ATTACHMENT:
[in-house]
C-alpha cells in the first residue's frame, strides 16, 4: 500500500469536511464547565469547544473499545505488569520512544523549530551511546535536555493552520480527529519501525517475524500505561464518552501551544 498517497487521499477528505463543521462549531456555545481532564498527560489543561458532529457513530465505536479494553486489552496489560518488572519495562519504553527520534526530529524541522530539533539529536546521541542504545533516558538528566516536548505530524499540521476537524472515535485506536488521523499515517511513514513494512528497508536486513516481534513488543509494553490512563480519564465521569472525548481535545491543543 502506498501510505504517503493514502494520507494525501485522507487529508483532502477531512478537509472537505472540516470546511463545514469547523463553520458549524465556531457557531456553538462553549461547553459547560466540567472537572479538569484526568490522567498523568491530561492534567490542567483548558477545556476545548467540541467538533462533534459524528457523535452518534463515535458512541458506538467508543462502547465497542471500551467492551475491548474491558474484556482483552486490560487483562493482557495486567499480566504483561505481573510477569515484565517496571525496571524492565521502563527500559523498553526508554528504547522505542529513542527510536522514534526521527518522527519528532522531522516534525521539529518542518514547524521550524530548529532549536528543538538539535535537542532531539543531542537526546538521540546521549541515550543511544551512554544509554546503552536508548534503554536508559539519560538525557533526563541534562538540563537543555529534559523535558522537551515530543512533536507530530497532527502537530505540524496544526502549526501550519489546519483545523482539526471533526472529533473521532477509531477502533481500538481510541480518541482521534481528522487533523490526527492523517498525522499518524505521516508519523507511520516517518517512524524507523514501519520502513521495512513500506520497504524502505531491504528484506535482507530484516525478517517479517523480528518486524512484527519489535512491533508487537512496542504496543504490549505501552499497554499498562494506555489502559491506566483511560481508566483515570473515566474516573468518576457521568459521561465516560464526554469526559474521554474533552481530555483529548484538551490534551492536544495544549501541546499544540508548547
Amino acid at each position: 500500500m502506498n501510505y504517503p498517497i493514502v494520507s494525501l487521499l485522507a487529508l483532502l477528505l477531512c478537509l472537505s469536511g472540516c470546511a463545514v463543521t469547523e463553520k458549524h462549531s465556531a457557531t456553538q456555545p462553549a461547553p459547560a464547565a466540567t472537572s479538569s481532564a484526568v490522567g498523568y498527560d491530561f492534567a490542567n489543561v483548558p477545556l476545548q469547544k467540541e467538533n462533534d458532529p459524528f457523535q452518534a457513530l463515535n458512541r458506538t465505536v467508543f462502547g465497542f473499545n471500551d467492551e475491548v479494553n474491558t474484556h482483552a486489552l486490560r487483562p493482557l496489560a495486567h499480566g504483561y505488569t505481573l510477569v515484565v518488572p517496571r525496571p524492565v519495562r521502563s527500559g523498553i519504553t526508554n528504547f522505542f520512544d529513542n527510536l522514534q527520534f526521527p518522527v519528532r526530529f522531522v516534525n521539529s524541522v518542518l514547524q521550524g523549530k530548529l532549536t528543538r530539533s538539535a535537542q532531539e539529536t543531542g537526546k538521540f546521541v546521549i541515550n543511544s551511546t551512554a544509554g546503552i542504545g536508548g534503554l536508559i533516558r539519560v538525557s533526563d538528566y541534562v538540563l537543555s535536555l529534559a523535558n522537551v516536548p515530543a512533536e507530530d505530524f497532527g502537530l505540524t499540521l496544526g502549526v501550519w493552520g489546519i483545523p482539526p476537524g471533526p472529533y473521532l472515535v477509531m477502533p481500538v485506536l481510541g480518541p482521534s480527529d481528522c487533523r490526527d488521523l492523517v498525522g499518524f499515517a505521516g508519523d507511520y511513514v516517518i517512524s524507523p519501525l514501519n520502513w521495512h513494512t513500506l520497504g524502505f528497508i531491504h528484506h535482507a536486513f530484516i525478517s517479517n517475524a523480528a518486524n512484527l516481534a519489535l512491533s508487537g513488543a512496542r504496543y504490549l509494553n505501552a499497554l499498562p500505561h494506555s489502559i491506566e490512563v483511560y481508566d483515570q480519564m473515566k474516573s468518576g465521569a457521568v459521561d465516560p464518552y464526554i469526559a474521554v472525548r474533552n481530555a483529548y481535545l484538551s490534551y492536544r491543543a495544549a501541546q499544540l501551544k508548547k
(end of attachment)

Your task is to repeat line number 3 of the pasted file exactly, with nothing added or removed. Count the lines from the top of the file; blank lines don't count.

Amino acid at each position: 500500500m502506498n501510505y504517503p498517497i493514502v494520507s494525501l487521499l485522507a487529508l483532502l477528505l477531512c478537509l472537505s469536511g472540516c470546511a463545514v463543521t469547523e463553520k458549524h462549531s465556531a457557531t456553538q456555545p462553549a461547553p459547560a464547565a466540567t472537572s479538569s481532564a484526568v490522567g498523568y498527560d491530561f492534567a490542567n489543561v483548558p477545556l476545548q469547544k467540541e467538533n462533534d458532529p459524528f457523535q452518534a457513530l463515535n458512541r458506538t465505536v467508543f462502547g465497542f473499545n471500551d467492551e475491548v479494553n474491558t474484556h482483552a486489552l486490560r487483562p493482557l496489560a495486567h499480566g504483561y505488569t505481573l510477569v515484565v518488572p517496571r525496571p524492565v519495562r521502563s527500559g523498553i519504553t526508554n528504547f522505542f520512544d529513542n527510536l522514534q527520534f526521527p518522527v519528532r526530529f522531522v516534525n521539529s524541522v518542518l514547524q521550524g523549530k530548529l532549536t528543538r530539533s538539535a535537542q532531539e539529536t543531542g537526546k538521540f546521541v546521549i541515550n543511544s551511546t551512554a544509554g546503552i542504545g536508548g534503554l536508559i533516558r539519560v538525557s533526563d538528566y541534562v538540563l537543555s535536555l529534559a523535558n522537551v516536548p515530543a512533536e507530530d505530524f497532527g502537530l505540524t499540521l496544526g502549526v501550519w493552520g489546519i483545523p482539526p476537524g471533526p472529533y473521532l472515535v477509531m477502533p481500538v485506536l481510541g480518541p482521534s480527529d481528522c487533523r490526527d488521523l492523517v498525522g499518524f499515517a505521516g508519523d507511520y511513514v516517518i517512524s524507523p519501525l514501519n520502513w521495512h513494512t513500506l520497504g524502505f528497508i531491504h528484506h535482507a536486513f530484516i525478517s517479517n517475524a523480528a518486524n512484527l516481534a519489535l512491533s508487537g513488543a512496542r504496543y504490549l509494553n505501552a499497554l499498562p500505561h494506555s489502559i491506566e490512563v483511560y481508566d483515570q480519564m473515566k474516573s468518576g465521569a457521568v459521561d465516560p464518552y464526554i469526559a474521554v472525548r474533552n481530555a483529548y481535545l484538551s490534551y492536544r491543543a495544549a501541546q499544540l501551544k508548547k